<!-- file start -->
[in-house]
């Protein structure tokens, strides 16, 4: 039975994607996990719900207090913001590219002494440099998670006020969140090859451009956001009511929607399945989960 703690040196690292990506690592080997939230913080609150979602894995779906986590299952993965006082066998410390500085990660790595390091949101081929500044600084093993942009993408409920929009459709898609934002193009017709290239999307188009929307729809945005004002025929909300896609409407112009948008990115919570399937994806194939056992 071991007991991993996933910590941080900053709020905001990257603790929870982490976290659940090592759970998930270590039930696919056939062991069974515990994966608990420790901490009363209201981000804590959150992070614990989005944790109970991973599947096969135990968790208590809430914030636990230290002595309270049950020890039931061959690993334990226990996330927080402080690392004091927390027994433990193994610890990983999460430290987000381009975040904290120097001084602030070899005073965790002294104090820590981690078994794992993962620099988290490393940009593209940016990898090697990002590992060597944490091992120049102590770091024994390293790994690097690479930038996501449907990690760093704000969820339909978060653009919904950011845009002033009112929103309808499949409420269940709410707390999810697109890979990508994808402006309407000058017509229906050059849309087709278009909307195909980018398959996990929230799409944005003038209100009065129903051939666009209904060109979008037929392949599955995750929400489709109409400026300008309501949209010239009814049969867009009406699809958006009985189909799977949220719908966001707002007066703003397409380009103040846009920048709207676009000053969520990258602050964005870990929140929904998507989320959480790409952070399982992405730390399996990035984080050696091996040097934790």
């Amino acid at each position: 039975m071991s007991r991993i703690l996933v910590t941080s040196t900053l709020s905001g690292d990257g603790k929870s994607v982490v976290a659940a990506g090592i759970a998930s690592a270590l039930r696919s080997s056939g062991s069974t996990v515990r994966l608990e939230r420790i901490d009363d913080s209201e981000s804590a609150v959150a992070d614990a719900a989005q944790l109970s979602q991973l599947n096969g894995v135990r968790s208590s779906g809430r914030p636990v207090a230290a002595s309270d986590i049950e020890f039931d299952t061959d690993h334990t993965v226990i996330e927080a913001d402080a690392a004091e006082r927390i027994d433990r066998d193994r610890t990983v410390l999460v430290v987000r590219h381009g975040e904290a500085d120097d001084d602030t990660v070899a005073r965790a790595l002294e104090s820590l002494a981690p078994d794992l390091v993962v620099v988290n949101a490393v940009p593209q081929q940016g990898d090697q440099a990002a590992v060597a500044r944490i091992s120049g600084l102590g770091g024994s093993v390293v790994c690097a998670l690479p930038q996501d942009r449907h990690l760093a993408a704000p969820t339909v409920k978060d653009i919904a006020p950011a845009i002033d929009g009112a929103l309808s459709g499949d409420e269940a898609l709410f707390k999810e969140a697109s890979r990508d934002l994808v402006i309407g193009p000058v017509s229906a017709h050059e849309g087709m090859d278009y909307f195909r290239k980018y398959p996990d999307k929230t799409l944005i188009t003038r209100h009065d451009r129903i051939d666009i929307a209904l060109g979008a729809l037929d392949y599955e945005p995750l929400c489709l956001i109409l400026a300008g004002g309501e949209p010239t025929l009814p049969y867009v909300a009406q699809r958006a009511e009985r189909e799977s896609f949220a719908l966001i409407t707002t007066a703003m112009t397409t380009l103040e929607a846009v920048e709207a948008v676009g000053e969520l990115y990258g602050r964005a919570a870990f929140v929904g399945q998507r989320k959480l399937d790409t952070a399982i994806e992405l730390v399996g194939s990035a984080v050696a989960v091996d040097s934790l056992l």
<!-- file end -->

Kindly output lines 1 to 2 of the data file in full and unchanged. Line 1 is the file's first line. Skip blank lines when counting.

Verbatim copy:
[in-house]
């Protein structure tokens, strides 16, 4: 039975994607996990719900207090913001590219002494440099998670006020969140090859451009956001009511929607399945989960 703690040196690292990506690592080997939230913080609150979602894995779906986590299952993965006082066998410390500085990660790595390091949101081929500044600084093993942009993408409920929009459709898609934002193009017709290239999307188009929307729809945005004002025929909300896609409407112009948008990115919570399937994806194939056992 071991007991991993996933910590941080900053709020905001990257603790929870982490976290659940090592759970998930270590039930696919056939062991069974515990994966608990420790901490009363209201981000804590959150992070614990989005944790109970991973599947096969135990968790208590809430914030636990230290002595309270049950020890039931061959690993334990226990996330927080402080690392004091927390027994433990193994610890990983999460430290987000381009975040904290120097001084602030070899005073965790002294104090820590981690078994794992993962620099988290490393940009593209940016990898090697990002590992060597944490091992120049102590770091024994390293790994690097690479930038996501449907990690760093704000969820339909978060653009919904950011845009002033009112929103309808499949409420269940709410707390999810697109890979990508994808402006309407000058017509229906050059849309087709278009909307195909980018398959996990929230799409944005003038209100009065129903051939666009209904060109979008037929392949599955995750929400489709109409400026300008309501949209010239009814049969867009009406699809958006009985189909799977949220719908966001707002007066703003397409380009103040846009920048709207676009000053969520990258602050964005870990929140929904998507989320959480790409952070399982992405730390399996990035984080050696091996040097934790």